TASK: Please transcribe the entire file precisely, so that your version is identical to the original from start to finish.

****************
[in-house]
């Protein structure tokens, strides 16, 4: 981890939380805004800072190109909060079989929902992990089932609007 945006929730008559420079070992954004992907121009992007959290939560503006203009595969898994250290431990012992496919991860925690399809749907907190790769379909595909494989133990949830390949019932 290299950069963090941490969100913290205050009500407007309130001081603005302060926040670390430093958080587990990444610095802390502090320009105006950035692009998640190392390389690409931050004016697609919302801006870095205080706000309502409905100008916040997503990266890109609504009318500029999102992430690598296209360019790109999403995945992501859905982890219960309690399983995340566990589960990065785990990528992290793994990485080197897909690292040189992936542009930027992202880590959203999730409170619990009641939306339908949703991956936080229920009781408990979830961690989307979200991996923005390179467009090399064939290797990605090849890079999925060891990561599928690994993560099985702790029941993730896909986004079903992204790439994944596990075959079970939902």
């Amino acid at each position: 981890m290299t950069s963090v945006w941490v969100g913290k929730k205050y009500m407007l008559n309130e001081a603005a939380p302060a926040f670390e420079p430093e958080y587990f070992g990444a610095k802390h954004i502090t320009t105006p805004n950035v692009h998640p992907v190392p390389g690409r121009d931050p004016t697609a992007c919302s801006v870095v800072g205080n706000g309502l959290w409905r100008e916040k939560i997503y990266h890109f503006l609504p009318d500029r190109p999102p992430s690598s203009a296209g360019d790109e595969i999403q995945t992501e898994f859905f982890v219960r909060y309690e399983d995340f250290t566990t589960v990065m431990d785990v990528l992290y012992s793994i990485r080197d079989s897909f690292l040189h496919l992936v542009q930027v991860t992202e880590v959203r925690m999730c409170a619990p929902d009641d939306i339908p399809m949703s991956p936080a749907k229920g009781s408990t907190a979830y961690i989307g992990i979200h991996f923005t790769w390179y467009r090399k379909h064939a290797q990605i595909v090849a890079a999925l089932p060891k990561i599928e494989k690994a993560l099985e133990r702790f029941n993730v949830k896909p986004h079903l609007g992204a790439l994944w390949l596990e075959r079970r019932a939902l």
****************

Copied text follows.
[in-house]
């Protein structure tokens, strides 16, 4: 981890939380805004800072190109909060079989929902992990089932609007 945006929730008559420079070992954004992907121009992007959290939560503006203009595969898994250290431990012992496919991860925690399809749907907190790769379909595909494989133990949830390949019932 290299950069963090941490969100913290205050009500407007309130001081603005302060926040670390430093958080587990990444610095802390502090320009105006950035692009998640190392390389690409931050004016697609919302801006870095205080706000309502409905100008916040997503990266890109609504009318500029999102992430690598296209360019790109999403995945992501859905982890219960309690399983995340566990589960990065785990990528992290793994990485080197897909690292040189992936542009930027992202880590959203999730409170619990009641939306339908949703991956936080229920009781408990979830961690989307979200991996923005390179467009090399064939290797990605090849890079999925060891990561599928690994993560099985702790029941993730896909986004079903992204790439994944596990075959079970939902």
């Amino acid at each position: 981890m290299t950069s963090v945006w941490v969100g913290k929730k205050y009500m407007l008559n309130e001081a603005a939380p302060a926040f670390e420079p430093e958080y587990f070992g990444a610095k802390h954004i502090t320009t105006p805004n950035v692009h998640p992907v190392p390389g690409r121009d931050p004016t697609a992007c919302s801006v870095v800072g205080n706000g309502l959290w409905r100008e916040k939560i997503y990266h890109f503006l609504p009318d500029r190109p999102p992430s690598s203009a296209g360019d790109e595969i999403q995945t992501e898994f859905f982890v219960r909060y309690e399983d995340f250290t566990t589960v990065m431990d785990v990528l992290y012992s793994i990485r080197d079989s897909f690292l040189h496919l992936v542009q930027v991860t992202e880590v959203r925690m999730c409170a619990p929902d009641d939306i339908p399809m949703s991956p936080a749907k229920g009781s408990t907190a979830y961690i989307g992990i979200h991996f923005t790769w390179y467009r090399k379909h064939a290797q990605i595909v090849a890079a999925l089932p060891k990561i599928e494989k690994a993560l099985e133990r702790f029941n993730v949830k896909p986004h079903l609007g992204a790439l994944w390949l596990e075959r079970r019932a939902l």